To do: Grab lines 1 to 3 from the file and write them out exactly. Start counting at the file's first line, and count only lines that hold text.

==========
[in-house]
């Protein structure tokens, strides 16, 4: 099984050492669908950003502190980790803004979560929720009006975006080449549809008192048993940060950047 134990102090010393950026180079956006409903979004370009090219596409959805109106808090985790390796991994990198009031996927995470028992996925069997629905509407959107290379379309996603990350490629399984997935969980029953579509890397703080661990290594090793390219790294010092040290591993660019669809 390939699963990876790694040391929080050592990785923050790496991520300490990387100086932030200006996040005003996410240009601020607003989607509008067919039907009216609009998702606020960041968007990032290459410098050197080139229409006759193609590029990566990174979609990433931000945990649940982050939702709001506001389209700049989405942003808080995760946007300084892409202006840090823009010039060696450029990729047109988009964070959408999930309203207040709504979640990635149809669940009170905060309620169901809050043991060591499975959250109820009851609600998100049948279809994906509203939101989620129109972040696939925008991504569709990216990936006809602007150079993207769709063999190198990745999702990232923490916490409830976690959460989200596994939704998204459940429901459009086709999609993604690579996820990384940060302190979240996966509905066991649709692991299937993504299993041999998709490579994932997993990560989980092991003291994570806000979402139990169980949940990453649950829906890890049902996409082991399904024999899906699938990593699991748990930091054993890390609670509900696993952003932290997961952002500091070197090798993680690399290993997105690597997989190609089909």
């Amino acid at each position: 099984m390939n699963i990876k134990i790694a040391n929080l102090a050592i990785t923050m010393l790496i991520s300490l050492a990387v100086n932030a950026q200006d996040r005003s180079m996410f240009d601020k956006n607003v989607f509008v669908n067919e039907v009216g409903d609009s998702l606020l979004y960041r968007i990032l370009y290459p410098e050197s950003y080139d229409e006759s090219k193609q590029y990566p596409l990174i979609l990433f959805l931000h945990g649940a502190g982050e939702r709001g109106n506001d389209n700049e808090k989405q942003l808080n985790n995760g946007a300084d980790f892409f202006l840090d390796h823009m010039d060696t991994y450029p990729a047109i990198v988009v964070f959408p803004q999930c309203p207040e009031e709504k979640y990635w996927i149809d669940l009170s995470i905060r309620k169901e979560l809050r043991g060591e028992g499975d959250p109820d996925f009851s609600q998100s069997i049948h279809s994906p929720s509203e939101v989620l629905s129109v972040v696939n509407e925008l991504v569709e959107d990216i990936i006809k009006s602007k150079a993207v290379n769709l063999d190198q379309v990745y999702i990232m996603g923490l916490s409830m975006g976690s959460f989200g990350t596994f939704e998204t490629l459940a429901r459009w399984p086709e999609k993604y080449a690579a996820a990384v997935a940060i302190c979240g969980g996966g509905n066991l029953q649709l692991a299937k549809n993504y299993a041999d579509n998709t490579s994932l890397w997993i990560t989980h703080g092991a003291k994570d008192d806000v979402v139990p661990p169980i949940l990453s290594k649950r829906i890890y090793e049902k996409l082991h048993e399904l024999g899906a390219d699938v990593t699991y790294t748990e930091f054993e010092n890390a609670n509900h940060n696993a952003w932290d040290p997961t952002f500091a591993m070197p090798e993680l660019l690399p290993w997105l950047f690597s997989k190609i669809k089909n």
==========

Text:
[in-house]
């Protein structure tokens, strides 16, 4: 099984050492669908950003502190980790803004979560929720009006975006080449549809008192048993940060950047 134990102090010393950026180079956006409903979004370009090219596409959805109106808090985790390796991994990198009031996927995470028992996925069997629905509407959107290379379309996603990350490629399984997935969980029953579509890397703080661990290594090793390219790294010092040290591993660019669809 390939699963990876790694040391929080050592990785923050790496991520300490990387100086932030200006996040005003996410240009601020607003989607509008067919039907009216609009998702606020960041968007990032290459410098050197080139229409006759193609590029990566990174979609990433931000945990649940982050939702709001506001389209700049989405942003808080995760946007300084892409202006840090823009010039060696450029990729047109988009964070959408999930309203207040709504979640990635149809669940009170905060309620169901809050043991060591499975959250109820009851609600998100049948279809994906509203939101989620129109972040696939925008991504569709990216990936006809602007150079993207769709063999190198990745999702990232923490916490409830976690959460989200596994939704998204459940429901459009086709999609993604690579996820990384940060302190979240996966509905066991649709692991299937993504299993041999998709490579994932997993990560989980092991003291994570806000979402139990169980949940990453649950829906890890049902996409082991399904024999899906699938990593699991748990930091054993890390609670509900696993952003932290997961952002500091070197090798993680690399290993997105690597997989190609089909």
């Amino acid at each position: 099984m390939n699963i990876k134990i790694a040391n929080l102090a050592i990785t923050m010393l790496i991520s300490l050492a990387v100086n932030a950026q200006d996040r005003s180079m996410f240009d601020k956006n607003v989607f509008v669908n067919e039907v009216g409903d609009s998702l606020l979004y960041r968007i990032l370009y290459p410098e050197s950003y080139d229409e006759s090219k193609q590029y990566p596409l990174i979609l990433f959805l931000h945990g649940a502190g982050e939702r709001g109106n506001d389209n700049e808090k989405q942003l808080n985790n995760g946007a300084d980790f892409f202006l840090d390796h823009m010039d060696t991994y450029p990729a047109i990198v988009v964070f959408p803004q999930c309203p207040e009031e709504k979640y990635w996927i149809d669940l009170s995470i905060r309620k169901e979560l809050r043991g060591e028992g499975d959250p109820d996925f009851s609600q998100s069997i049948h279809s994906p929720s509203e939101v989620l629905s129109v972040v696939n509407e925008l991504v569709e959107d990216i990936i006809k009006s602007k150079a993207v290379n769709l063999d190198q379309v990745y999702i990232m996603g923490l916490s409830m975006g976690s959460f989200g990350t596994f939704e998204t490629l459940a429901r459009w399984p086709e999609k993604y080449a690579a996820a990384v997935a940060i302190c979240g969980g996966g509905n066991l029953q649709l692991a299937k549809n993504y299993a041999d579509n998709t490579s994932l890397w997993i990560t989980h703080g092991a003291k994570d008192d806000v979402v139990p661990p169980i949940l990453s290594k649950r829906i890890y090793e049902k996409l082991h048993e399904l024999g899906a390219d699938v990593t699991y790294t748990e930091f054993e010092n890390a609670n509900h940060n696993a952003w932290d040290p997961t952002f500091a591993m070197p090798e993680l660019l690399p290993w997105l950047f690597s997989k190609i669809k089909n």